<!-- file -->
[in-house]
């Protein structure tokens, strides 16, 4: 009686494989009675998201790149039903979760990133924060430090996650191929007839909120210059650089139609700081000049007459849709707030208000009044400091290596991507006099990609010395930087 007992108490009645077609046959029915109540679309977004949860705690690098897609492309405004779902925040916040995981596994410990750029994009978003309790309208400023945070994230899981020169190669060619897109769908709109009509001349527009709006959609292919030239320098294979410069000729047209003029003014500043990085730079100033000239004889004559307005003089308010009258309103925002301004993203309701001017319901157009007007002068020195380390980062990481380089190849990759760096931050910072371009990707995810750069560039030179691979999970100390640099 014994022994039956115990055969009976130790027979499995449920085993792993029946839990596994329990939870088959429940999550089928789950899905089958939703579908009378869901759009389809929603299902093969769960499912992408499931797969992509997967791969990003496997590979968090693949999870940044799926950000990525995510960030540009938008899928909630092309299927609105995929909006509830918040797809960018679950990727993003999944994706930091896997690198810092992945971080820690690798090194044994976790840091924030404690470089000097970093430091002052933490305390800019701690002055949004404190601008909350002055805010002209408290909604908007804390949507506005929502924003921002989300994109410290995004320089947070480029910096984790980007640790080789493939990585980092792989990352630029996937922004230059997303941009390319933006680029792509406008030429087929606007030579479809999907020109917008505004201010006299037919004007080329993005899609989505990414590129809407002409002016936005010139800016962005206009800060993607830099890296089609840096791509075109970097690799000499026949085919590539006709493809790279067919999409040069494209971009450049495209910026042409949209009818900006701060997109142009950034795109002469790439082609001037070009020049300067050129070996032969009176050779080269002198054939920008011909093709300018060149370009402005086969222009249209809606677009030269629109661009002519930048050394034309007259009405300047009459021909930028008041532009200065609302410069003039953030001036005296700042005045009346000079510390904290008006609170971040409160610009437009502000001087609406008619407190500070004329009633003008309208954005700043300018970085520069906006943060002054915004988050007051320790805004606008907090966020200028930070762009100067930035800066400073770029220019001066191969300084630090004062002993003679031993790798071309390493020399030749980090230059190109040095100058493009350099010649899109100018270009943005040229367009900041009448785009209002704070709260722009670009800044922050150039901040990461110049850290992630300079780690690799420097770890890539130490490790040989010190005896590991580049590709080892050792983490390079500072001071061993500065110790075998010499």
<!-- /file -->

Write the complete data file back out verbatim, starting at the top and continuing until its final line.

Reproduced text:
[in-house]
């Protein structure tokens, strides 16, 4: 009686494989009675998201790149039903979760990133924060430090996650191929007839909120210059650089139609700081000049007459849709707030208000009044400091290596991507006099990609010395930087 007992108490009645077609046959029915109540679309977004949860705690690098897609492309405004779902925040916040995981596994410990750029994009978003309790309208400023945070994230899981020169190669060619897109769908709109009509001349527009709006959609292919030239320098294979410069000729047209003029003014500043990085730079100033000239004889004559307005003089308010009258309103925002301004993203309701001017319901157009007007002068020195380390980062990481380089190849990759760096931050910072371009990707995810750069560039030179691979999970100390640099 014994022994039956115990055969009976130790027979499995449920085993792993029946839990596994329990939870088959429940999550089928789950899905089958939703579908009378869901759009389809929603299902093969769960499912992408499931797969992509997967791969990003496997590979968090693949999870940044799926950000990525995510960030540009938008899928909630092309299927609105995929909006509830918040797809960018679950990727993003999944994706930091896997690198810092992945971080820690690798090194044994976790840091924030404690470089000097970093430091002052933490305390800019701690002055949004404190601008909350002055805010002209408290909604908007804390949507506005929502924003921002989300994109410290995004320089947070480029910096984790980007640790080789493939990585980092792989990352630029996937922004230059997303941009390319933006680029792509406008030429087929606007030579479809999907020109917008505004201010006299037919004007080329993005899609989505990414590129809407002409002016936005010139800016962005206009800060993607830099890296089609840096791509075109970097690799000499026949085919590539006709493809790279067919999409040069494209971009450049495209910026042409949209009818900006701060997109142009950034795109002469790439082609001037070009020049300067050129070996032969009176050779080269002198054939920008011909093709300018060149370009402005086969222009249209809606677009030269629109661009002519930048050394034309007259009405300047009459021909930028008041532009200065609302410069003039953030001036005296700042005045009346000079510390904290008006609170971040409160610009437009502000001087609406008619407190500070004329009633003008309208954005700043300018970085520069906006943060002054915004988050007051320790805004606008907090966020200028930070762009100067930035800066400073770029220019001066191969300084630090004062002993003679031993790798071309390493020399030749980090230059190109040095100058493009350099010649899109100018270009943005040229367009900041009448785009209002704070709260722009670009800044922050150039901040990461110049850290992630300079780690690799420097770890890539130490490790040989010190005896590991580049590709080892050792983490390079500072001071061993500065110790075998010499």